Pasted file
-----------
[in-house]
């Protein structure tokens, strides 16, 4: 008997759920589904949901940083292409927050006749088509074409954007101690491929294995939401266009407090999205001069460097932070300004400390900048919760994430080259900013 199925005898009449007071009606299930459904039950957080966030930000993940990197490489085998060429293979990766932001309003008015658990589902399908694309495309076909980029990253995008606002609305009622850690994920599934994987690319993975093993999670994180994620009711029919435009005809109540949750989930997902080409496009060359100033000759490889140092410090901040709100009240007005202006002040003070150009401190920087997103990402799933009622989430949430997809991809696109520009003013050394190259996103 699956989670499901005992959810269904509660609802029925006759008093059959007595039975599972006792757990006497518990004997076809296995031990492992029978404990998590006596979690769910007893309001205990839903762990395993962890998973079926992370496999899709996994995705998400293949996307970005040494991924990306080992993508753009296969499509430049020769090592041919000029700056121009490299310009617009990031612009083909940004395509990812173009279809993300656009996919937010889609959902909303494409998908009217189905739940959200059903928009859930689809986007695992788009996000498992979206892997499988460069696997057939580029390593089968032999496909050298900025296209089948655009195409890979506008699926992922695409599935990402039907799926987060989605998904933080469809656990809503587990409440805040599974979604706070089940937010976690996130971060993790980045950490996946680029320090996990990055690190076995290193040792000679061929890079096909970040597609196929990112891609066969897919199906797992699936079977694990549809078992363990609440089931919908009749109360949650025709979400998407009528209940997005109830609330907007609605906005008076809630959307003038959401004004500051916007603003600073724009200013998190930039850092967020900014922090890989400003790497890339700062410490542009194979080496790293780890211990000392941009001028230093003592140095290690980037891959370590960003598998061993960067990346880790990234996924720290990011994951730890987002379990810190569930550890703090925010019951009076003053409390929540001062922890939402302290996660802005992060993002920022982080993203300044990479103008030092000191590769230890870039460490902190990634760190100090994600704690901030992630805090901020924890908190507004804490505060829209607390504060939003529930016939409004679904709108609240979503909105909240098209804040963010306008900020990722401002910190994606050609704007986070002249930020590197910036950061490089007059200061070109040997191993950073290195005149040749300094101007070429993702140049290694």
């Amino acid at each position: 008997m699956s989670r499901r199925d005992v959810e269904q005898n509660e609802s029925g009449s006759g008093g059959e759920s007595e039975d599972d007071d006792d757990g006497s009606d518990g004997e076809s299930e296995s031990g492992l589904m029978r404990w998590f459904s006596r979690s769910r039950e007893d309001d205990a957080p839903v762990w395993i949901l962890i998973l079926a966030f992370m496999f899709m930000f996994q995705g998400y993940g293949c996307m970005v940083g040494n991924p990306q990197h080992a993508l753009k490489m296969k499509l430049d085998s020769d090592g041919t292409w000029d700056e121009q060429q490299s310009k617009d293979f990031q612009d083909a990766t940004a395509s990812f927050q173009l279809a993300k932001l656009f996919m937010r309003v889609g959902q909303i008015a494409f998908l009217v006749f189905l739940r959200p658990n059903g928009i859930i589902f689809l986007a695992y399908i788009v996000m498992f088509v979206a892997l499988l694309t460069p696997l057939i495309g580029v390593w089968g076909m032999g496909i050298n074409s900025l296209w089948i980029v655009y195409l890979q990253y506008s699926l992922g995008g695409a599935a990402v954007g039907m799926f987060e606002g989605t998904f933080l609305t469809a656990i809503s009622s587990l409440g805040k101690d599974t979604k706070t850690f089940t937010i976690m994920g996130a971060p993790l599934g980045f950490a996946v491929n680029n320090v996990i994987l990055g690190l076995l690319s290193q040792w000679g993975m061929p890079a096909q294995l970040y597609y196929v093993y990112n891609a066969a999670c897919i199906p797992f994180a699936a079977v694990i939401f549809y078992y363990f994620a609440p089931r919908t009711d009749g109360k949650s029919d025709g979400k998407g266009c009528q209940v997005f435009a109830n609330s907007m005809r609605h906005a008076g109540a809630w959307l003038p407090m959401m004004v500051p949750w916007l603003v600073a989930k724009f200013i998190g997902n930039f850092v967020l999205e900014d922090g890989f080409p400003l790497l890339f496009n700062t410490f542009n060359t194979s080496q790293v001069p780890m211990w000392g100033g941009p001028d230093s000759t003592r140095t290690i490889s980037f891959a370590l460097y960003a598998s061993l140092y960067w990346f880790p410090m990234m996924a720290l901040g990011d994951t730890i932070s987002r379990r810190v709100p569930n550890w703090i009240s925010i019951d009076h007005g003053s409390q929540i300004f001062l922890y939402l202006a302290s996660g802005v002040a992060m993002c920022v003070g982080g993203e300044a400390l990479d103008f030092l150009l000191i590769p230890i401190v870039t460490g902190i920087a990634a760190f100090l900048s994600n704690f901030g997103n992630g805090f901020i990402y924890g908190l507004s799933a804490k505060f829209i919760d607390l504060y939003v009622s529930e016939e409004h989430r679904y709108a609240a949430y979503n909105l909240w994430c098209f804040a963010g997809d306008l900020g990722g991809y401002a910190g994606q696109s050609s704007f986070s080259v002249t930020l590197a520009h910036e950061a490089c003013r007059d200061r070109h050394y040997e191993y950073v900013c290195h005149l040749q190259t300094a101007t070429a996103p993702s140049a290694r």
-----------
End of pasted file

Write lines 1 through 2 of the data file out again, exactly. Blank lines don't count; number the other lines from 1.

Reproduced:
[in-house]
């Protein structure tokens, strides 16, 4: 008997759920589904949901940083292409927050006749088509074409954007101690491929294995939401266009407090999205001069460097932070300004400390900048919760994430080259900013 199925005898009449007071009606299930459904039950957080966030930000993940990197490489085998060429293979990766932001309003008015658990589902399908694309495309076909980029990253995008606002609305009622850690994920599934994987690319993975093993999670994180994620009711029919435009005809109540949750989930997902080409496009060359100033000759490889140092410090901040709100009240007005202006002040003070150009401190920087997103990402799933009622989430949430997809991809696109520009003013050394190259996103 699956989670499901005992959810269904509660609802029925006759008093059959007595039975599972006792757990006497518990004997076809296995031990492992029978404990998590006596979690769910007893309001205990839903762990395993962890998973079926992370496999899709996994995705998400293949996307970005040494991924990306080992993508753009296969499509430049020769090592041919000029700056121009490299310009617009990031612009083909940004395509990812173009279809993300656009996919937010889609959902909303494409998908009217189905739940959200059903928009859930689809986007695992788009996000498992979206892997499988460069696997057939580029390593089968032999496909050298900025296209089948655009195409890979506008699926992922695409599935990402039907799926987060989605998904933080469809656990809503587990409440805040599974979604706070089940937010976690996130971060993790980045950490996946680029320090996990990055690190076995290193040792000679061929890079096909970040597609196929990112891609066969897919199906797992699936079977694990549809078992363990609440089931919908009749109360949650025709979400998407009528209940997005109830609330907007609605906005008076809630959307003038959401004004500051916007603003600073724009200013998190930039850092967020900014922090890989400003790497890339700062410490542009194979080496790293780890211990000392941009001028230093003592140095290690980037891959370590960003598998061993960067990346880790990234996924720290990011994951730890987002379990810190569930550890703090925010019951009076003053409390929540001062922890939402302290996660802005992060993002920022982080993203300044990479103008030092000191590769230890870039460490902190990634760190100090994600704690901030992630805090901020924890908190507004804490505060829209607390504060939003529930016939409004679904709108609240979503909105909240098209804040963010306008900020990722401002910190994606050609704007986070002249930020590197910036950061490089007059200061070109040997191993950073290195005149040749300094101007070429993702140049290694």